Sound familiar? If I had to guess, I've spent at least 500 hours of my life marrying data from legacy systems with data in Salesforce. The worst part is that it is NOT 100% accurate, and using record attributes to create uniqueness always results with some (maybe insignificant, maybe not) amount of fallout...

If we don't have a Master Data Management solution (that link sends y'all to a 34 page textbook excerpt on MDM principles - good stuff to bring up at your next IT offsite) and we find out about the customer further downstream than our system-of-truth marketing tool, it's not a problem. We'll just make sure our Salesforce field level security doesn't let anyone modify that field on any new records created in Salesforce. Our integration with the marketing tool can stamp our customer's records as soon as we realize they have unique data that doesn't already exist in the marketing tool.

If I use one unifying External ID per record, I can simply include the External ID in my process and conduct an upsert. So, my steps are drastically reduced.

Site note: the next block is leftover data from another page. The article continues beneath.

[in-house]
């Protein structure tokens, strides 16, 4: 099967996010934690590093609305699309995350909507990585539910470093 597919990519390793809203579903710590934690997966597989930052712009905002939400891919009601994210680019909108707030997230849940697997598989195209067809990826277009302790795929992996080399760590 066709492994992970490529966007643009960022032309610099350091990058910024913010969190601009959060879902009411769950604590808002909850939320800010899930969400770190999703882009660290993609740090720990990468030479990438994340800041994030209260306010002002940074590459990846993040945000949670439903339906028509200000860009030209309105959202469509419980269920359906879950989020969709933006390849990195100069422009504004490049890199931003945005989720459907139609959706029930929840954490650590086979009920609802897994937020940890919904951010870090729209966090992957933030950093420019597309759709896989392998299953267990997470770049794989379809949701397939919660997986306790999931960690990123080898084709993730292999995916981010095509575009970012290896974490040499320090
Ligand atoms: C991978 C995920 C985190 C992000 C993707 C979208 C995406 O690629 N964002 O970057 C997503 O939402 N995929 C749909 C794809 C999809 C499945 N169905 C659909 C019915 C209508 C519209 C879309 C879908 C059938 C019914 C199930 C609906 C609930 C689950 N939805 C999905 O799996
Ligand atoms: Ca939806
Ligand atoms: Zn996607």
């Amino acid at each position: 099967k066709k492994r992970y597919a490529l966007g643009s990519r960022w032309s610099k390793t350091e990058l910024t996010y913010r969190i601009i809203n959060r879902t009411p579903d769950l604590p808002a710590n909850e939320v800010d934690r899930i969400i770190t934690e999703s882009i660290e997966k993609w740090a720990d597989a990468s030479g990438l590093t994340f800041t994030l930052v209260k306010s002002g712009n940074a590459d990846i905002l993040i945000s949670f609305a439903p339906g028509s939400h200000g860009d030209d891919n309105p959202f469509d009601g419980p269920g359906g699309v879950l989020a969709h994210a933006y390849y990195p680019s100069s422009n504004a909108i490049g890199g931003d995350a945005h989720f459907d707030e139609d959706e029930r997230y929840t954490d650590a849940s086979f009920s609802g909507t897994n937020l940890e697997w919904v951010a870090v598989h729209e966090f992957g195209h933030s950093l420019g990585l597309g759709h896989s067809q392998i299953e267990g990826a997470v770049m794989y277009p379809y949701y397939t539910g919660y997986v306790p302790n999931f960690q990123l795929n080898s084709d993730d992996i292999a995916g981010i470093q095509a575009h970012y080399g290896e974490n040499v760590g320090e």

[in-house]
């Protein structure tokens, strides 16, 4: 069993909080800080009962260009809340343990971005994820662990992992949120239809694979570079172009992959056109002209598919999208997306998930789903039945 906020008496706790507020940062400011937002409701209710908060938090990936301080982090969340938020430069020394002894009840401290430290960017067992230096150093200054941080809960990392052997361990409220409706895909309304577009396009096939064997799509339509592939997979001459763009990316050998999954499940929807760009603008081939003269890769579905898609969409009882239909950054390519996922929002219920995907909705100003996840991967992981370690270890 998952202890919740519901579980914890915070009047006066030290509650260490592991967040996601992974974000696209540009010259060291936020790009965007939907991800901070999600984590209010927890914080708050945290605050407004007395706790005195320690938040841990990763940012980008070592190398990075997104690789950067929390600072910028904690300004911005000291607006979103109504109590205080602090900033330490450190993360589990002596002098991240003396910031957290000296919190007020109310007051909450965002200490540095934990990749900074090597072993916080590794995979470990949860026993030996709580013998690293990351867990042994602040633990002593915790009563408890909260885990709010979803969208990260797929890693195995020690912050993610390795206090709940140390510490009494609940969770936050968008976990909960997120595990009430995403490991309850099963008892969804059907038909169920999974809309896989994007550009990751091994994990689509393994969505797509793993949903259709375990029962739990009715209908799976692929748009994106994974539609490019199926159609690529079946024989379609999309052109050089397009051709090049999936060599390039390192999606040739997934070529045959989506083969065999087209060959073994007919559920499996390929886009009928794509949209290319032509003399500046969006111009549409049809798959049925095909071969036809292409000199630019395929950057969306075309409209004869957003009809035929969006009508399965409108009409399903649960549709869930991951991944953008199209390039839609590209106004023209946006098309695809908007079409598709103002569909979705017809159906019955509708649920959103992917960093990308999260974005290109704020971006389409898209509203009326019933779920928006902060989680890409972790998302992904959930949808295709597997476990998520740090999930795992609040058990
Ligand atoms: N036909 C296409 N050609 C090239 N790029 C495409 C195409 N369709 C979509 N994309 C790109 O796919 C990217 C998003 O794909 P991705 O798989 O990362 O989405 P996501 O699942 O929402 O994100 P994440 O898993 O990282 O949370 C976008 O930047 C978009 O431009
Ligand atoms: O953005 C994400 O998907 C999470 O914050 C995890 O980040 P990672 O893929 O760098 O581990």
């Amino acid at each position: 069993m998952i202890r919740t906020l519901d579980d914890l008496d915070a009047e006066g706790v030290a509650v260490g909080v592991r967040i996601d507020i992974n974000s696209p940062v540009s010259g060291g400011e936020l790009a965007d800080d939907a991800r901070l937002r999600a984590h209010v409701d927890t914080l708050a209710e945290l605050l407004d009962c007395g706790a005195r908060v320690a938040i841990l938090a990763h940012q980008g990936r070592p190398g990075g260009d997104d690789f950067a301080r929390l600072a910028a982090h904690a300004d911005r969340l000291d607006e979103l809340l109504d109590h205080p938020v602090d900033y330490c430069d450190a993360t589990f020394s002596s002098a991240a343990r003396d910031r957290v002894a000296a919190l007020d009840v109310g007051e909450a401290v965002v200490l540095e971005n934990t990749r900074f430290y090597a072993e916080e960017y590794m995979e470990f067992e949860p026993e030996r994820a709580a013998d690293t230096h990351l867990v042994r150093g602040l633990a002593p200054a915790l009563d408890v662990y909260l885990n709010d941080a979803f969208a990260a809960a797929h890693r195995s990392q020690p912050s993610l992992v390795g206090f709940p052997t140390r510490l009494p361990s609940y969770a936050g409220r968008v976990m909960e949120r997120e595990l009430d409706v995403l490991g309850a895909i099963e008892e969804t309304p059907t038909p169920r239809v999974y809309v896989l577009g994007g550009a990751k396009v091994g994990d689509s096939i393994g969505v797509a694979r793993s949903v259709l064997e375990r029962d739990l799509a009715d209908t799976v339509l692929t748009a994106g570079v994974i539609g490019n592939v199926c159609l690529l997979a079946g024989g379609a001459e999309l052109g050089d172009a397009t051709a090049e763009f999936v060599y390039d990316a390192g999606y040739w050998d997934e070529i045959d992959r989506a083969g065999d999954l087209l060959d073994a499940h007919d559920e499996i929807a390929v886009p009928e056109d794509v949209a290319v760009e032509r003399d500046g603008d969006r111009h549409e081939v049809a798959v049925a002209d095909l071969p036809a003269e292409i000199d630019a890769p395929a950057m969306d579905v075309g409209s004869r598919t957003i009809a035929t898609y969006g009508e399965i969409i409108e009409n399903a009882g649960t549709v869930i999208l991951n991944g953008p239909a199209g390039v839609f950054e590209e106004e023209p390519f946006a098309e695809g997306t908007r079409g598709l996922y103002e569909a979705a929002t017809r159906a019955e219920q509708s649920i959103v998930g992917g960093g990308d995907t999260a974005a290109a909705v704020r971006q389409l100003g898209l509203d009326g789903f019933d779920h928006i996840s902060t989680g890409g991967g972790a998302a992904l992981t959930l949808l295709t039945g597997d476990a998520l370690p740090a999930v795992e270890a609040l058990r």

1. Pull the information (including External IDs) from Salesforce
  2. Pull the information from Frankenmonster
  3. Match Frankenmonster and Salesforce records using the External IDs 
  4. Run an Upsert in DataLoader using the External IDs
Upserts are a combo of insert and update. What an upsert does (in a nutshell; this is a little over simplified) is update records that exist, and insert records that don't exist. It does this using an ID. In our case, it will use the External ID when we prompt it to... Check out this Dreamforce presentation about time saving to be had with upserts using External IDs, shoutout to Doug Ayers!

Oh, our Sales Manager wants data from space to be brought into Salesforce too? So long as space has an External ID, no problem! I won't have to match against anything. Data analysis is a thing of the past!

In conclusion, defining defining a single, unique, meaningful, unifying External ID will set you up for time-saving, complexity-reducing success.


  1. Fantastic post, Shannon! I feel like I fully understand External IDs for the first time.

  2. Data from space, let's bring that in! :-)